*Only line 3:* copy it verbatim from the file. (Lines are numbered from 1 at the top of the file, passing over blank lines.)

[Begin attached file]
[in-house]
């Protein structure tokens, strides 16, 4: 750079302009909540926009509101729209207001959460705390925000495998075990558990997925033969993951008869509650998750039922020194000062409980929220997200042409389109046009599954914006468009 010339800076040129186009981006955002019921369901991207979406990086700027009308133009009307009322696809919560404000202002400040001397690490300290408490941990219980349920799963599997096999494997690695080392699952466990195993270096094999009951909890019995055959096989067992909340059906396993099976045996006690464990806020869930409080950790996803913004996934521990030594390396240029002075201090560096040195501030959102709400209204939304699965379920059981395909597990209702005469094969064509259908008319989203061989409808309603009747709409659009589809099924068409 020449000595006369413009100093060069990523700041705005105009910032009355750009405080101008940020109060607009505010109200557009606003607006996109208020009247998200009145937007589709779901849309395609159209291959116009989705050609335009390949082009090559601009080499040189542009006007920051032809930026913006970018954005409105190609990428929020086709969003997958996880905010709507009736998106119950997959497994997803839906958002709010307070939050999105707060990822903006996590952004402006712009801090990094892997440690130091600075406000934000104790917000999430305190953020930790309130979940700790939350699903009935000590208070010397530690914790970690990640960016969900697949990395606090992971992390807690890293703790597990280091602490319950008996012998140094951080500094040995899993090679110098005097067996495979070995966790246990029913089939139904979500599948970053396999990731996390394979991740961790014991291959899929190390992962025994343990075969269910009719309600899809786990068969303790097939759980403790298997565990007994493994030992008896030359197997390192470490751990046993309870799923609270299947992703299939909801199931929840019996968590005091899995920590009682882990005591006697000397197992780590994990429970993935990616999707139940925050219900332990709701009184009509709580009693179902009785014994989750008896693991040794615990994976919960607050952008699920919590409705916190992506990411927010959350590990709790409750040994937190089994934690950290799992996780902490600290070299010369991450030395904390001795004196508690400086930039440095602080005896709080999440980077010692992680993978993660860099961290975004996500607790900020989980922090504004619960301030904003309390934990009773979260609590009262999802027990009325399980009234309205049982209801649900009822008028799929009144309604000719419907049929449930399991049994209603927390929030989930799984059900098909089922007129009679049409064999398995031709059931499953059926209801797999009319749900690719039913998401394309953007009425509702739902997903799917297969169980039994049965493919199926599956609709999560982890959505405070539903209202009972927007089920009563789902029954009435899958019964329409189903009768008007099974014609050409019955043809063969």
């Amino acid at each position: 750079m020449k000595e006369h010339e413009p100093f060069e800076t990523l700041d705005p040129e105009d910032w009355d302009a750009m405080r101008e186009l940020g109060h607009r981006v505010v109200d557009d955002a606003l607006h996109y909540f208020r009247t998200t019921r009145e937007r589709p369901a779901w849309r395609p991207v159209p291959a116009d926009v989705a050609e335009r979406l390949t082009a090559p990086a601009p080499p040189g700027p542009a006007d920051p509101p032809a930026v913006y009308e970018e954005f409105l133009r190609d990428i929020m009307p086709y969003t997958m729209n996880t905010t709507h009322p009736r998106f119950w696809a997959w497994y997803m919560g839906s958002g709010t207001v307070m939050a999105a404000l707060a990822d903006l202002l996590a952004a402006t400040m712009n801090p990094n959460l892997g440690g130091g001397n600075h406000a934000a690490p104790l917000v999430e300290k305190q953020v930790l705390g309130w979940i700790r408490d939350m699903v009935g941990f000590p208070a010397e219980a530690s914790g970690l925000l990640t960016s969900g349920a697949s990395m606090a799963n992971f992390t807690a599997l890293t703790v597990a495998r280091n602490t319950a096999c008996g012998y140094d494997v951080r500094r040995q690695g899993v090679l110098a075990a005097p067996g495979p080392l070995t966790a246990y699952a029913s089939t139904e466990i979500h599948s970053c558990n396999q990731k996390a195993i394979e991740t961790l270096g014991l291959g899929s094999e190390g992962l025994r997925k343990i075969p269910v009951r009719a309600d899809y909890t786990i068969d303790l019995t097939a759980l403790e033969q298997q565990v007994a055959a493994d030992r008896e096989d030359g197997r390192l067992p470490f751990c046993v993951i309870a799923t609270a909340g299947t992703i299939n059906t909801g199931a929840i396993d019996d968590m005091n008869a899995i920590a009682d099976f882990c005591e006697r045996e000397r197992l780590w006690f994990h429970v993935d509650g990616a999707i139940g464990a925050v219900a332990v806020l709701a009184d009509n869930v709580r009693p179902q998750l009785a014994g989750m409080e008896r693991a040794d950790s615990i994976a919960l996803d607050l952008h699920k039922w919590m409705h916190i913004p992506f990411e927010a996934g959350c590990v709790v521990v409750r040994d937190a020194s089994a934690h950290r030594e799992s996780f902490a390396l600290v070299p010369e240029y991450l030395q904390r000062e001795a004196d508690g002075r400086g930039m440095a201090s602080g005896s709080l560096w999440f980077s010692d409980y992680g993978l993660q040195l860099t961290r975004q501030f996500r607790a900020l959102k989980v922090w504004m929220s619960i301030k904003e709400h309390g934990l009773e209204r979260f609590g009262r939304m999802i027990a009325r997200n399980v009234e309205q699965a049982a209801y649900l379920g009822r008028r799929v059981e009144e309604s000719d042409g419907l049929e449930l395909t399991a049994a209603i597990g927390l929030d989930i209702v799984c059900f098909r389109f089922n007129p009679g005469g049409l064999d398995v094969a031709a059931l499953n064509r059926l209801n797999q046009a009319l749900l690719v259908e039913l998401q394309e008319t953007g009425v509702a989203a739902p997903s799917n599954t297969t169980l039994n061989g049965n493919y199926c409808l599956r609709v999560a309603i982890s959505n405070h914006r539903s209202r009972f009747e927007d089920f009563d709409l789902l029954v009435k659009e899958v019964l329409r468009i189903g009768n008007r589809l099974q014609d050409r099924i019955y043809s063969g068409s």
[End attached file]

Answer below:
């Amino acid at each position: 750079m020449k000595e006369h010339e413009p100093f060069e800076t990523l700041d705005p040129e105009d910032w009355d302009a750009m405080r101008e186009l940020g109060h607009r981006v505010v109200d557009d955002a606003l607006h996109y909540f208020r009247t998200t019921r009145e937007r589709p369901a779901w849309r395609p991207v159209p291959a116009d926009v989705a050609e335009r979406l390949t082009a090559p990086a601009p080499p040189g700027p542009a006007d920051p509101p032809a930026v913006y009308e970018e954005f409105l133009r190609d990428i929020m009307p086709y969003t997958m729209n996880t905010t709507h009322p009736r998106f119950w696809a997959w497994y997803m919560g839906s958002g709010t207001v307070m939050a999105a404000l707060a990822d903006l202002l996590a952004a402006t400040m712009n801090p990094n959460l892997g440690g130091g001397n600075h406000a934000a690490p104790l917000v999430e300290k305190q953020v930790l705390g309130w979940i700790r408490d939350m699903v009935g941990f000590p208070a010397e219980a530690s914790g970690l925000l990640t960016s969900g349920a697949s990395m606090a799963n992971f992390t807690a599997l890293t703790v597990a495998r280091n602490t319950a096999c008996g012998y140094d494997v951080r500094r040995q690695g899993v090679l110098a075990a005097p067996g495979p080392l070995t966790a246990y699952a029913s089939t139904e466990i979500h599948s970053c558990n396999q990731k996390a195993i394979e991740t961790l270096g014991l291959g899929s094999e190390g992962l025994r997925k343990i075969p269910v009951r009719a309600d899809y909890t786990i068969d303790l019995t097939a759980l403790e033969q298997q565990v007994a055959a493994d030992r008896e096989d030359g197997r390192l067992p470490f751990c046993v993951i309870a799923t609270a909340g299947t992703i299939n059906t909801g199931a929840i396993d019996d968590m005091n008869a899995i920590a009682d099976f882990c005591e006697r045996e000397r197992l780590w006690f994990h429970v993935d509650g990616a999707i139940g464990a925050v219900a332990v806020l709701a009184d009509n869930v709580r009693p179902q998750l009785a014994g989750m409080e008896r693991a040794d950790s615990i994976a919960l996803d607050l952008h699920k039922w919590m409705h916190i913004p992506f990411e927010a996934g959350c590990v709790v521990v409750r040994d937190a020194s089994a934690h950290r030594e799992s996780f902490a390396l600290v070299p010369e240029y991450l030395q904390r000062e001795a004196d508690g002075r400086g930039m440095a201090s602080g005896s709080l560096w999440f980077s010692d409980y992680g993978l993660q040195l860099t961290r975004q501030f996500r607790a900020l959102k989980v922090w504004m929220s619960i301030k904003e709400h309390g934990l009773e209204r979260f609590g009262r939304m999802i027990a009325r997200n399980v009234e309205q699965a049982a209801y649900l379920g009822r008028r799929v059981e009144e309604s000719d042409g419907l049929e449930l395909t399991a049994a209603i597990g927390l929030d989930i209702v799984c059900f098909r389109f089922n007129p009679g005469g049409l064999d398995v094969a031709a059931l499953n064509r059926l209801n797999q046009a009319l749900l690719v259908e039913l998401q394309e008319t953007g009425v509702a989203a739902p997903s799917n599954t297969t169980l039994n061989g049965n493919y199926c409808l599956r609709v999560a309603i982890s959505n405070h914006r539903s209202r009972f009747e927007d089920f009563d709409l789902l029954v009435k659009e899958v019964l329409r468009i189903g009768n008007r589809l099974q014609d050409r099924i019955y043809s063969g068409s």